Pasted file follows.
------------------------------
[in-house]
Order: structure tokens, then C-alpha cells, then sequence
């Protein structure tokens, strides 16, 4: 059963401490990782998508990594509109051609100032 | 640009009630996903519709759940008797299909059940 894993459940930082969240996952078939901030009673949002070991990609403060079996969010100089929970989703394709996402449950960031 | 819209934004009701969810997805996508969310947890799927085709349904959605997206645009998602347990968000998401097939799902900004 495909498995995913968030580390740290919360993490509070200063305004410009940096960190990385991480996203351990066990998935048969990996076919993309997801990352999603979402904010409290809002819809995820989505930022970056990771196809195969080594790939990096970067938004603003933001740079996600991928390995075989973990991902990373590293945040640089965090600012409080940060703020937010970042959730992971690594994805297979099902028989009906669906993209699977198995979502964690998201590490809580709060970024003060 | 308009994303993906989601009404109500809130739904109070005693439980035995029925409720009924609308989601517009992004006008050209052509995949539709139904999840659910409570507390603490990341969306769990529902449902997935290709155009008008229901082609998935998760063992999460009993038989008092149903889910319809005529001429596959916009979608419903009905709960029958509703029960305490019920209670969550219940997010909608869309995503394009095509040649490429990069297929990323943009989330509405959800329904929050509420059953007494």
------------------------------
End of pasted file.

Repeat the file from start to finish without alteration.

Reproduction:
[in-house]
Order: structure tokens, then C-alpha cells, then sequence
């Protein structure tokens, strides 16, 4: 059963401490990782998508990594509109051609100032 | 640009009630996903519709759940008797299909059940 894993459940930082969240996952078939901030009673949002070991990609403060079996969010100089929970989703394709996402449950960031 | 819209934004009701969810997805996508969310947890799927085709349904959605997206645009998602347990968000998401097939799902900004 495909498995995913968030580390740290919360993490509070200063305004410009940096960190990385991480996203351990066990998935048969990996076919993309997801990352999603979402904010409290809002819809995820989505930022970056990771196809195969080594790939990096970067938004603003933001740079996600991928390995075989973990991902990373590293945040640089965090600012409080940060703020937010970042959730992971690594994805297979099902028989009906669906993209699977198995979502964690998201590490809580709060970024003060 | 308009994303993906989601009404109500809130739904109070005693439980035995029925409720009924609308989601517009992004006008050209052509995949539709139904999840659910409570507390603490990341969306769990529902449902997935290709155009008008229901082609998935998760063992999460009993038989008092149903889910319809005529001429596959916009979608419903009905709960029958509703029960305490019920209670969550219940997010909608869309995503394009095509040649490429990069297929990323943009989330509405959800329904929050509420059953007494």